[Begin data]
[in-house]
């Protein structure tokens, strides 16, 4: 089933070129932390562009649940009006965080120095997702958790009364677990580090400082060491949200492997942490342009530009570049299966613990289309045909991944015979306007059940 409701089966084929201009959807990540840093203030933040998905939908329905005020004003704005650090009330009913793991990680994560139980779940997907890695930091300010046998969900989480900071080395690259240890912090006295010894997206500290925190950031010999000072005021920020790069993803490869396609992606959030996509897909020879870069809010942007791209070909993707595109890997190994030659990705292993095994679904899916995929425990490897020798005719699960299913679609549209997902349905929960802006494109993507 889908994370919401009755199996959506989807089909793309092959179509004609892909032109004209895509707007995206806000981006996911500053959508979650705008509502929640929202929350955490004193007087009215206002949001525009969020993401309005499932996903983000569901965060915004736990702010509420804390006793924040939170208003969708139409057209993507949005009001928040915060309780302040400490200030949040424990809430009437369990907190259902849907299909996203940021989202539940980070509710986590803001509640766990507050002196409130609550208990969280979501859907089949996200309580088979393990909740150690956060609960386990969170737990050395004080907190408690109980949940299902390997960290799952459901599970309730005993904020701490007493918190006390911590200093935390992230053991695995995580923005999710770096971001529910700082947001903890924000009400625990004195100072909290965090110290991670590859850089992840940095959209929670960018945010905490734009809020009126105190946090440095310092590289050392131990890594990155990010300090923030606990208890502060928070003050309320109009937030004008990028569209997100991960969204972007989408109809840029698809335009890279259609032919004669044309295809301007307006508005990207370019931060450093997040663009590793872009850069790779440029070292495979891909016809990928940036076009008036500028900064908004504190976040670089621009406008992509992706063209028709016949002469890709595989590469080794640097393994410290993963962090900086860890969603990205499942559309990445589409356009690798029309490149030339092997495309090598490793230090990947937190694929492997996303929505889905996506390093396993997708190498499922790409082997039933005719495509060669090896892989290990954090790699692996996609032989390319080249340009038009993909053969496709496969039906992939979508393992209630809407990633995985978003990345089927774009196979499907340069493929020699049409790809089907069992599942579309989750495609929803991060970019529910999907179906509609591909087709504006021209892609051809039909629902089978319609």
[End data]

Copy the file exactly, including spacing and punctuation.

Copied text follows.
[in-house]
């Protein structure tokens, strides 16, 4: 089933070129932390562009649940009006965080120095997702958790009364677990580090400082060491949200492997942490342009530009570049299966613990289309045909991944015979306007059940 409701089966084929201009959807990540840093203030933040998905939908329905005020004003704005650090009330009913793991990680994560139980779940997907890695930091300010046998969900989480900071080395690259240890912090006295010894997206500290925190950031010999000072005021920020790069993803490869396609992606959030996509897909020879870069809010942007791209070909993707595109890997190994030659990705292993095994679904899916995929425990490897020798005719699960299913679609549209997902349905929960802006494109993507 889908994370919401009755199996959506989807089909793309092959179509004609892909032109004209895509707007995206806000981006996911500053959508979650705008509502929640929202929350955490004193007087009215206002949001525009969020993401309005499932996903983000569901965060915004736990702010509420804390006793924040939170208003969708139409057209993507949005009001928040915060309780302040400490200030949040424990809430009437369990907190259902849907299909996203940021989202539940980070509710986590803001509640766990507050002196409130609550208990969280979501859907089949996200309580088979393990909740150690956060609960386990969170737990050395004080907190408690109980949940299902390997960290799952459901599970309730005993904020701490007493918190006390911590200093935390992230053991695995995580923005999710770096971001529910700082947001903890924000009400625990004195100072909290965090110290991670590859850089992840940095959209929670960018945010905490734009809020009126105190946090440095310092590289050392131990890594990155990010300090923030606990208890502060928070003050309320109009937030004008990028569209997100991960969204972007989408109809840029698809335009890279259609032919004669044309295809301007307006508005990207370019931060450093997040663009590793872009850069790779440029070292495979891909016809990928940036076009008036500028900064908004504190976040670089621009406008992509992706063209028709016949002469890709595989590469080794640097393994410290993963962090900086860890969603990205499942559309990445589409356009690798029309490149030339092997495309090598490793230090990947937190694929492997996303929505889905996506390093396993997708190498499922790409082997039933005719495509060669090896892989290990954090790699692996996609032989390319080249340009038009993909053969496709496969039906992939979508393992209630809407990633995985978003990345089927774009196979499907340069493929020699049409790809089907069992599942579309989750495609929803991060970019529910999907179906509609591909087709504006021209892609051809039909629902089978319609």